Round and Round They Go -- At Least, in Theory
Dear Dr. Gridlock:
I was happy to see you mentioned VDOT's efforts at Gilbert's Corner in Loudoun County [Dr. G's Tips, April 12] but wish you would help educate drivers on how to drive a roundabout.
Living nearby, I witness drivers who panic and treat the yield sign like a four-way stop, causing delays; drivers who enter the circle but then try to stop at each road intersection, which is dangerous for all; and drivers who fail to use turn signals to show when they are turning so that others can enter the circle.
Americans are woefully ignorant of how to drive roundabouts, so we need newspapers and VDOT to go out of their way to educate drivers.
I do applaud efforts by VDOT at addressing the traffic at Gilbert's Corner and think the roundabouts may work. I just hope they post some signs and make more effort at getting the word out to uneducated drivers.
-- Heyward Drummond, Aldie
This is going to take some getting used to. I drove 'round the roundabout on Route 50 in eastern Loudoun County on Friday morning. On one pass, the driver in front of me came to a complete stop before entering the circle. No! That's not the idea. The sign says "Yield," not stop, and the roundabout was clear of cars.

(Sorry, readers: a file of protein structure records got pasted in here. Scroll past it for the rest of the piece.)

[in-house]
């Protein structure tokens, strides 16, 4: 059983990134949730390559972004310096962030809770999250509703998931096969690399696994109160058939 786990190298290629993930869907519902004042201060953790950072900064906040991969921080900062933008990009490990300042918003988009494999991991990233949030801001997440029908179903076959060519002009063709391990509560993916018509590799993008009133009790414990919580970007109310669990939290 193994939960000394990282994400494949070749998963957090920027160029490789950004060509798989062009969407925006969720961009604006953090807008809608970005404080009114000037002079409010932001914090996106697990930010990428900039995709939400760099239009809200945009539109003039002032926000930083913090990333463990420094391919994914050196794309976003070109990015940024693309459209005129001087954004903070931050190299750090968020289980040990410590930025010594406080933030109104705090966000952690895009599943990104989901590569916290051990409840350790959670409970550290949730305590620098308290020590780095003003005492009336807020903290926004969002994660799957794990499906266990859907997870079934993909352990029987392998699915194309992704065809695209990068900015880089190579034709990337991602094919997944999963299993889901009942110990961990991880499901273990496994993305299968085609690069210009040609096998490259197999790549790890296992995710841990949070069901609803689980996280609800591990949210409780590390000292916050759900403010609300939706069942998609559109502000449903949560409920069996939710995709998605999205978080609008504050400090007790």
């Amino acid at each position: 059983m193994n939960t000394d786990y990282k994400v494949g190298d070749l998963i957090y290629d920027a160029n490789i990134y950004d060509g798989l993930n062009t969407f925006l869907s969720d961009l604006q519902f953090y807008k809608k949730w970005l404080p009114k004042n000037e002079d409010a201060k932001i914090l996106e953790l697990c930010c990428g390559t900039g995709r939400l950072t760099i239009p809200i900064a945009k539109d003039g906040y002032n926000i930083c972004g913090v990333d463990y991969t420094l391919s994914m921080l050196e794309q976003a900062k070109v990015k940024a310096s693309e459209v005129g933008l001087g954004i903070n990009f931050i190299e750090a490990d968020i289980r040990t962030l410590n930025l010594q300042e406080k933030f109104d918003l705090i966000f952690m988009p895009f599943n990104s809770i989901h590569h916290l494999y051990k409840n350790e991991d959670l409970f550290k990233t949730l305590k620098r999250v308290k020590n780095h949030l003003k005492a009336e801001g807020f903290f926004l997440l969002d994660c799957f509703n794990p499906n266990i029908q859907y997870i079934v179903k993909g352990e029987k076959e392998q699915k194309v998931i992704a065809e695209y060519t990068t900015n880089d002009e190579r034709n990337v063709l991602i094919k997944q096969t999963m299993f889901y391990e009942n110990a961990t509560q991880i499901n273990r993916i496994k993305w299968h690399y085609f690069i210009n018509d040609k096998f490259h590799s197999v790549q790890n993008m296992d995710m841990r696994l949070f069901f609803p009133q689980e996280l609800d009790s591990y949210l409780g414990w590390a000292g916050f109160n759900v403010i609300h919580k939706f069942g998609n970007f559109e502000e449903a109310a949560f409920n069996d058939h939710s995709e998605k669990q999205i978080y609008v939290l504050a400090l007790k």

Nobody stopped inside the circle, though everyone was cautious in using this new thing. By design, drivers can't build up serious speed approaching, entering or circling the roundabout.
Like Drummond, I'm a fan of turn signals to show intent, but the roundabout is really small and the turns are close together. A driver is likely to have two hands on the wheel through the entire experience.
This roundabout at Route 50 and Howsers Branch Drive is the first of four the Virginia Department of Transportation is building this year along the Route 50 corridor at Gilbert's Corner. I plan to talk more about it and show you what it looks like on next weekend's Commuter page.